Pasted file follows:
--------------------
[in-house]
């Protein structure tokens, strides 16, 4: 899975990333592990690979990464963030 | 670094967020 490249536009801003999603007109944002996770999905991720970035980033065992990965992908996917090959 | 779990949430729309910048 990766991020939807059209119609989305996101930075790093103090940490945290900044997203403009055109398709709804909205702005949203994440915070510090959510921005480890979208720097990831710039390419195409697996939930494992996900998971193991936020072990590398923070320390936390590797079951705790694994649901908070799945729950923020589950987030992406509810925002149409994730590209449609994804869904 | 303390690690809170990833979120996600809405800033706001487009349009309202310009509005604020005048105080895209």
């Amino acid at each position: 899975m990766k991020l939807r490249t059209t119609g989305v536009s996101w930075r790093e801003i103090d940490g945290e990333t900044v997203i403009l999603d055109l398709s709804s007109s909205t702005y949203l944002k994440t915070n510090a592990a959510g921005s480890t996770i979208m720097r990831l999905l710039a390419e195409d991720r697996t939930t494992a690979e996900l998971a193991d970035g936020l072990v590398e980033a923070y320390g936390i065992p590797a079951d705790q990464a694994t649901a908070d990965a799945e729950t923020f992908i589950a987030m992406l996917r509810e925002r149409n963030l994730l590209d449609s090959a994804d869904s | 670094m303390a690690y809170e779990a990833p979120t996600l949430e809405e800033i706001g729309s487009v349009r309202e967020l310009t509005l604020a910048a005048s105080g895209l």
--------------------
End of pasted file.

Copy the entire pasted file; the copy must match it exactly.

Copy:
[in-house]
């Protein structure tokens, strides 16, 4: 899975990333592990690979990464963030 | 670094967020 490249536009801003999603007109944002996770999905991720970035980033065992990965992908996917090959 | 779990949430729309910048 990766991020939807059209119609989305996101930075790093103090940490945290900044997203403009055109398709709804909205702005949203994440915070510090959510921005480890979208720097990831710039390419195409697996939930494992996900998971193991936020072990590398923070320390936390590797079951705790694994649901908070799945729950923020589950987030992406509810925002149409994730590209449609994804869904 | 303390690690809170990833979120996600809405800033706001487009349009309202310009509005604020005048105080895209």
């Amino acid at each position: 899975m990766k991020l939807r490249t059209t119609g989305v536009s996101w930075r790093e801003i103090d940490g945290e990333t900044v997203i403009l999603d055109l398709s709804s007109s909205t702005y949203l944002k994440t915070n510090a592990a959510g921005s480890t996770i979208m720097r990831l999905l710039a390419e195409d991720r697996t939930t494992a690979e996900l998971a193991d970035g936020l072990v590398e980033a923070y320390g936390i065992p590797a079951d705790q990464a694994t649901a908070d990965a799945e729950t923020f992908i589950a987030m992406l996917r509810e925002r149409n963030l994730l590209d449609s090959a994804d869904s | 670094m303390a690690y809170e779990a990833p979120t996600l949430e809405e800033i706001g729309s487009v349009r309202e967020l310009t509005l604020a910048a005048s105080g895209l």